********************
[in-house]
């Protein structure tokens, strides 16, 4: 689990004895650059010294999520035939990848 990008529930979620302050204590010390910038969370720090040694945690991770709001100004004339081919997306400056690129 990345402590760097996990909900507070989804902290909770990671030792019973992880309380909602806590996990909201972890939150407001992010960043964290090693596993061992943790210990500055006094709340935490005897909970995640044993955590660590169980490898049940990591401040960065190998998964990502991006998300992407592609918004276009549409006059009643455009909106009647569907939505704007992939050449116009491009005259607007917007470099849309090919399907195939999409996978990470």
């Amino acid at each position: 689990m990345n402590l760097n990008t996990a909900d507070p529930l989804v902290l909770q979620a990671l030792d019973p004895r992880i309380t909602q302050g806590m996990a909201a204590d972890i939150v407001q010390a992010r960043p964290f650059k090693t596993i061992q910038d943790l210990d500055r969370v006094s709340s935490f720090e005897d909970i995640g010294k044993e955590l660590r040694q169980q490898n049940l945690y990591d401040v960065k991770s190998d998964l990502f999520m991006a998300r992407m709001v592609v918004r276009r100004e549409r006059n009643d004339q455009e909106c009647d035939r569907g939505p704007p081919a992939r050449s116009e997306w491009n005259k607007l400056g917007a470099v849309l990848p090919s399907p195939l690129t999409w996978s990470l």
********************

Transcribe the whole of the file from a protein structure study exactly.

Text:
[in-house]
């Protein structure tokens, strides 16, 4: 689990004895650059010294999520035939990848 990008529930979620302050204590010390910038969370720090040694945690991770709001100004004339081919997306400056690129 990345402590760097996990909900507070989804902290909770990671030792019973992880309380909602806590996990909201972890939150407001992010960043964290090693596993061992943790210990500055006094709340935490005897909970995640044993955590660590169980490898049940990591401040960065190998998964990502991006998300992407592609918004276009549409006059009643455009909106009647569907939505704007992939050449116009491009005259607007917007470099849309090919399907195939999409996978990470």
């Amino acid at each position: 689990m990345n402590l760097n990008t996990a909900d507070p529930l989804v902290l909770q979620a990671l030792d019973p004895r992880i309380t909602q302050g806590m996990a909201a204590d972890i939150v407001q010390a992010r960043p964290f650059k090693t596993i061992q910038d943790l210990d500055r969370v006094s709340s935490f720090e005897d909970i995640g010294k044993e955590l660590r040694q169980q490898n049940l945690y990591d401040v960065k991770s190998d998964l990502f999520m991006a998300r992407m709001v592609v918004r276009r100004e549409r006059n009643d004339q455009e909106c009647d035939r569907g939505p704007p081919a992939r050449s116009e997306w491009n005259k607007l400056g917007a470099v849309l990848p090919s399907p195939l690129t999409w996978s990470l």